The cheap IOLs powered what I consider the engine underlying the serving-poorer-people-is-better-for-business model: they didn't sacrifice quality of service any step of the way. At the time surgery for cataracts using IOLs was the state-of-the-art, only it was considered unaffordable for developing countries. Aravind broke that mainstream thinking.

In the end they solved the market demand problem by providing a service that was so high-quality that even though they were driven to provide it to poor people, rich people couldn't help but seek it as well. And so with that demand-pull force and a pricing strategy that respected the choice (and therefore dignity) of each individual, they got the rich to cross-subsidize the costs for the poor.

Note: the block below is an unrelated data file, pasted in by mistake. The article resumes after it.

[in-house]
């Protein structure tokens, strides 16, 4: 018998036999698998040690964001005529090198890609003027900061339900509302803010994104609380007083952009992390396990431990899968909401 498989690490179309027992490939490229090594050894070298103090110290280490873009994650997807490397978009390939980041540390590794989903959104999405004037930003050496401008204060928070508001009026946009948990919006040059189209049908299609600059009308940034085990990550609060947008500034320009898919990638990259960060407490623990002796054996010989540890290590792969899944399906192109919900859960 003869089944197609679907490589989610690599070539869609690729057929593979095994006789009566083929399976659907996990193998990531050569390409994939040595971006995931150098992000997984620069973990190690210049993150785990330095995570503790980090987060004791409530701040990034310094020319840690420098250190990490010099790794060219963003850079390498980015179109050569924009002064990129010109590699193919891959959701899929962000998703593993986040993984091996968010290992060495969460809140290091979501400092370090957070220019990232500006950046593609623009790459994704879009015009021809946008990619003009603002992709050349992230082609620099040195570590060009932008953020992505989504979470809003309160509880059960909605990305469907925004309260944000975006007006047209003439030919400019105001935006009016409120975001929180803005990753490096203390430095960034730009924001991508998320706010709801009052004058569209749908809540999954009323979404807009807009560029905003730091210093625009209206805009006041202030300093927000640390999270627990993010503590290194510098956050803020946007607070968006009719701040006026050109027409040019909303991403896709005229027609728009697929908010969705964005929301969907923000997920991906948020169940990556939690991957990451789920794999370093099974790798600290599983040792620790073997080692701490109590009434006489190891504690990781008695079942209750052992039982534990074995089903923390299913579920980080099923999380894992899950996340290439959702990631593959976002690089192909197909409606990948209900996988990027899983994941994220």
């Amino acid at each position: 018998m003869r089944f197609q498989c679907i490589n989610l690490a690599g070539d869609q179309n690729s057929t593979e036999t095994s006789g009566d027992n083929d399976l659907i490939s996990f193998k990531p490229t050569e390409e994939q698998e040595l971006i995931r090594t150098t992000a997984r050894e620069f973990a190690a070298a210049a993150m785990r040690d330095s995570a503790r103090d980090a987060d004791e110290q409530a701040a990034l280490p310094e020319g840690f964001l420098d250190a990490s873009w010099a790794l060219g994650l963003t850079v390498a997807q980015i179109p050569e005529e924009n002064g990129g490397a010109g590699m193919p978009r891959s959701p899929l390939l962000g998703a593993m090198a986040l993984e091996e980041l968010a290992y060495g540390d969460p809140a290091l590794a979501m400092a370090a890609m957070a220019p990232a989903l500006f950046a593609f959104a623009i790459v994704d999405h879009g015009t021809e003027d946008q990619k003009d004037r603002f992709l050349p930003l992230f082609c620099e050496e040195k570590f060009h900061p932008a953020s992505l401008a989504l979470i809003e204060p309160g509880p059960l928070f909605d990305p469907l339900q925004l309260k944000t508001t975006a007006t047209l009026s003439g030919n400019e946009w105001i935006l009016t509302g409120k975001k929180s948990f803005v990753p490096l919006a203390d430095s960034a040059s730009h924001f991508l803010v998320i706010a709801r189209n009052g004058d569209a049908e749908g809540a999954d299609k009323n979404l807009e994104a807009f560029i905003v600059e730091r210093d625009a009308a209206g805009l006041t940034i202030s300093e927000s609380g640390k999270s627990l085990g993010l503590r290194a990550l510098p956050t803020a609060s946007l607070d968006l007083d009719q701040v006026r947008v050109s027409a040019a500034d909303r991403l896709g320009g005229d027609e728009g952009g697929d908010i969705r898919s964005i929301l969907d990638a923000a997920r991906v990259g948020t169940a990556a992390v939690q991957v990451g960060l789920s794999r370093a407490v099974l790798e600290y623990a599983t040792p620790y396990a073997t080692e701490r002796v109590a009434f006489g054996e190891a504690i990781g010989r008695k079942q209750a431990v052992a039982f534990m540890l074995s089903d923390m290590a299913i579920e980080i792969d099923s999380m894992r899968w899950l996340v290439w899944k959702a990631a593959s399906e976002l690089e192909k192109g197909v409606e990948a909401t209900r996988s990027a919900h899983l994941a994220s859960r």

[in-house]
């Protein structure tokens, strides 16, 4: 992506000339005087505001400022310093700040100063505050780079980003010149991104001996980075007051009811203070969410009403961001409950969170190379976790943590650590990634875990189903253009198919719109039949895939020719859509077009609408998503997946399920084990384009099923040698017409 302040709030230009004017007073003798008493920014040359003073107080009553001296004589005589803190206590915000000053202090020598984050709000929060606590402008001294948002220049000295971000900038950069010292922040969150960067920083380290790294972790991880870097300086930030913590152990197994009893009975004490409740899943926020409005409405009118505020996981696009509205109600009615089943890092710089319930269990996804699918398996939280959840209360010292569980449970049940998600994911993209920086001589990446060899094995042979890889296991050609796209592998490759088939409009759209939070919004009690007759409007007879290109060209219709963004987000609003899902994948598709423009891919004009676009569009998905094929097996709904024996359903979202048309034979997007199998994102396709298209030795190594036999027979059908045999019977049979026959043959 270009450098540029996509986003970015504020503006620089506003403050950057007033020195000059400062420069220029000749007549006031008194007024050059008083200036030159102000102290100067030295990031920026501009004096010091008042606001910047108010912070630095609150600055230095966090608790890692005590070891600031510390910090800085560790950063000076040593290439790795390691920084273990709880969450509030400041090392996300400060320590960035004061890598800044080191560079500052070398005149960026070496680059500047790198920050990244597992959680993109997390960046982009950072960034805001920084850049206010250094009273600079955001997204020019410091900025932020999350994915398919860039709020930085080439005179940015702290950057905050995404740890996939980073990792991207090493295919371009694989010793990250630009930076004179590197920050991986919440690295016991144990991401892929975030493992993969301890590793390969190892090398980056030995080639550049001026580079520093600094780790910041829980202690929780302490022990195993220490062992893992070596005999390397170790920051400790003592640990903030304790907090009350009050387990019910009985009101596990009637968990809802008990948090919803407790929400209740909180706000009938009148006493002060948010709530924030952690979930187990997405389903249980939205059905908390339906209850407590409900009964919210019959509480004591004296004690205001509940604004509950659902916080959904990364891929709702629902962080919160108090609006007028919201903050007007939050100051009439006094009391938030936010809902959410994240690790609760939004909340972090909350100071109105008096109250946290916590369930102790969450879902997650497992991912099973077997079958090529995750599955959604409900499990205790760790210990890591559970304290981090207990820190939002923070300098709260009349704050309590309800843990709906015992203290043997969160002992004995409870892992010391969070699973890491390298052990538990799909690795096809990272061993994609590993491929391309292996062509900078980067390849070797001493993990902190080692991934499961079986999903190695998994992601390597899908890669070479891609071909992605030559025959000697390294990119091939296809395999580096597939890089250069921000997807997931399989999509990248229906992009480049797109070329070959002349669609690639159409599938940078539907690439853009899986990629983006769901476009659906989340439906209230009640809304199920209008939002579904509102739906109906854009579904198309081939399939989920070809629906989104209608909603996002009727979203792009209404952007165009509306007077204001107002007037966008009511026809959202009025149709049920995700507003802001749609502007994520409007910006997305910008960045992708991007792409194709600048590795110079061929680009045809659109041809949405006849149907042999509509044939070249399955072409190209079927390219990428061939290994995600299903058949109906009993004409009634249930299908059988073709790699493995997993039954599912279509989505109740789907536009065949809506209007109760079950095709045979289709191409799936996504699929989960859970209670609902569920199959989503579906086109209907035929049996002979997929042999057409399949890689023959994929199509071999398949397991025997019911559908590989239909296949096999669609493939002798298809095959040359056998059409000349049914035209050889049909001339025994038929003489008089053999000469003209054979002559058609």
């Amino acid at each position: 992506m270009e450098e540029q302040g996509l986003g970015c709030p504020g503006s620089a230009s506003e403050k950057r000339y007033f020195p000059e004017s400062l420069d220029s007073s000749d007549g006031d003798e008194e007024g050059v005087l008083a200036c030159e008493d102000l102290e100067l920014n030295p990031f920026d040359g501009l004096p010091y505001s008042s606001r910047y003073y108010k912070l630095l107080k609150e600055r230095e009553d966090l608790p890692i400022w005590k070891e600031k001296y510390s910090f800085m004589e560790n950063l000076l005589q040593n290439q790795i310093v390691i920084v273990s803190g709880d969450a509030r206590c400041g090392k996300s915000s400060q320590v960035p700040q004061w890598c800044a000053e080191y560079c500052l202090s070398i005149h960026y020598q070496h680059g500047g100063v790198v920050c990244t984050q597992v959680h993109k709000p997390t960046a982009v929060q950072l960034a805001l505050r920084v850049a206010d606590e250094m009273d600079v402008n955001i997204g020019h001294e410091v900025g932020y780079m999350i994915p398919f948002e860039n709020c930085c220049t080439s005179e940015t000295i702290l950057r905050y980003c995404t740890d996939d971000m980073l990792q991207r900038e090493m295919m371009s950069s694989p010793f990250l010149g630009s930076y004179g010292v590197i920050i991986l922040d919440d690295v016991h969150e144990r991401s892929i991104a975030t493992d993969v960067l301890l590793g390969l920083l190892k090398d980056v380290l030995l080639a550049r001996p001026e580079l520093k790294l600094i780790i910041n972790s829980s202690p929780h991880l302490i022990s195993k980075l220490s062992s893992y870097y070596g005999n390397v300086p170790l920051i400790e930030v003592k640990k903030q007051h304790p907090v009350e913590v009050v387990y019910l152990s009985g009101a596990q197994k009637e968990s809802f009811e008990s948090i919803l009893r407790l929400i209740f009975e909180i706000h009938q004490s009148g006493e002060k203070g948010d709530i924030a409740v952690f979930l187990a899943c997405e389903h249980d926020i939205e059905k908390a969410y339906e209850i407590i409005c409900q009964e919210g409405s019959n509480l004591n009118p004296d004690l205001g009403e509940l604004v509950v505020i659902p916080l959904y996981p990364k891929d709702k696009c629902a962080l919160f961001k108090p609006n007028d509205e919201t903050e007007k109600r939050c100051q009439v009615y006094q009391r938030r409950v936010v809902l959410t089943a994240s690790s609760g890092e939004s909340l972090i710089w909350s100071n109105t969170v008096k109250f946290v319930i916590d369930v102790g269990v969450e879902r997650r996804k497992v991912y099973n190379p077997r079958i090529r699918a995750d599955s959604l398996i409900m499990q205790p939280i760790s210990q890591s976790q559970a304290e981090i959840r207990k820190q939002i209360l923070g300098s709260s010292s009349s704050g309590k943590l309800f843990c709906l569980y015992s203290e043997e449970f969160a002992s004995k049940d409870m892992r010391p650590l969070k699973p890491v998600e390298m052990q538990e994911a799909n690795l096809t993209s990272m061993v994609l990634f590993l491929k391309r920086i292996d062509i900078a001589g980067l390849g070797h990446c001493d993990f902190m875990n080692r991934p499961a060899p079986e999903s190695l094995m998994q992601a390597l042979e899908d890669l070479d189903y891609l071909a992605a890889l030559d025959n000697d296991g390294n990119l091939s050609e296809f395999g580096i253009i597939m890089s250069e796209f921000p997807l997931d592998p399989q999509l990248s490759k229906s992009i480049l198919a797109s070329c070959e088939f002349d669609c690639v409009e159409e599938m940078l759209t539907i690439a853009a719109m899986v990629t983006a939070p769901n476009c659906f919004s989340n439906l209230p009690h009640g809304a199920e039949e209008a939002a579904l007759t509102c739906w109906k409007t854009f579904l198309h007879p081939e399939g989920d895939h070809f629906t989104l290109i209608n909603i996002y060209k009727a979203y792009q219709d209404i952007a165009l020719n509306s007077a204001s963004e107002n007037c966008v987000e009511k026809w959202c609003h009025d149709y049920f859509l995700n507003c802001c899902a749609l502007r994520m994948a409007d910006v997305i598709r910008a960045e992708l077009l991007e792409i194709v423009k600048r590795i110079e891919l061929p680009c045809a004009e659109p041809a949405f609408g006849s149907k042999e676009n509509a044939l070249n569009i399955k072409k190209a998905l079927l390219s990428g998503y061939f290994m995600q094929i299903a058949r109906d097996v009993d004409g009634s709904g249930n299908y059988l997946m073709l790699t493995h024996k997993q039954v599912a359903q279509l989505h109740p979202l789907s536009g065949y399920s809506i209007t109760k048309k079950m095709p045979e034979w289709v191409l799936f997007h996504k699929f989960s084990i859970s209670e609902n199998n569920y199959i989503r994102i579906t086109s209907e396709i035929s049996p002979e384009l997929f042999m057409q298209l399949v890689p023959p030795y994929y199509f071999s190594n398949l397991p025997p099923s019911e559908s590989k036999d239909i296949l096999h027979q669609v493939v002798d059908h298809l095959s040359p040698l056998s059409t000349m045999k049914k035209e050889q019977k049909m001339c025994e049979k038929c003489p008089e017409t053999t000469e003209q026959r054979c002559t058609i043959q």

This model is very compelling. Provide a service that everyone needs, and provide it with uncompromisingly high quality. Then get rich people to pay enough for it that you can provide it cheap to poor people. Aravind generated enough surplus through this model to bootstrap its own growth. There's nothing more natural and validating than an organization growing purely on the fruits of its own efforts. At Aravind's first hospital each subsequent floor was built only after it had enough money to pay for it. They literally grew the organization brick by brick. And grow it did, to an eye care ecosystem including hospitals, rural vision centers, eye camps, international management consultancy, post-grad medical training programs, manufacturing, research institute, over 30 million patients served, over 30 countries consulted, nearly $30 million in yearly revenue. And it remains a registered non-profit organization.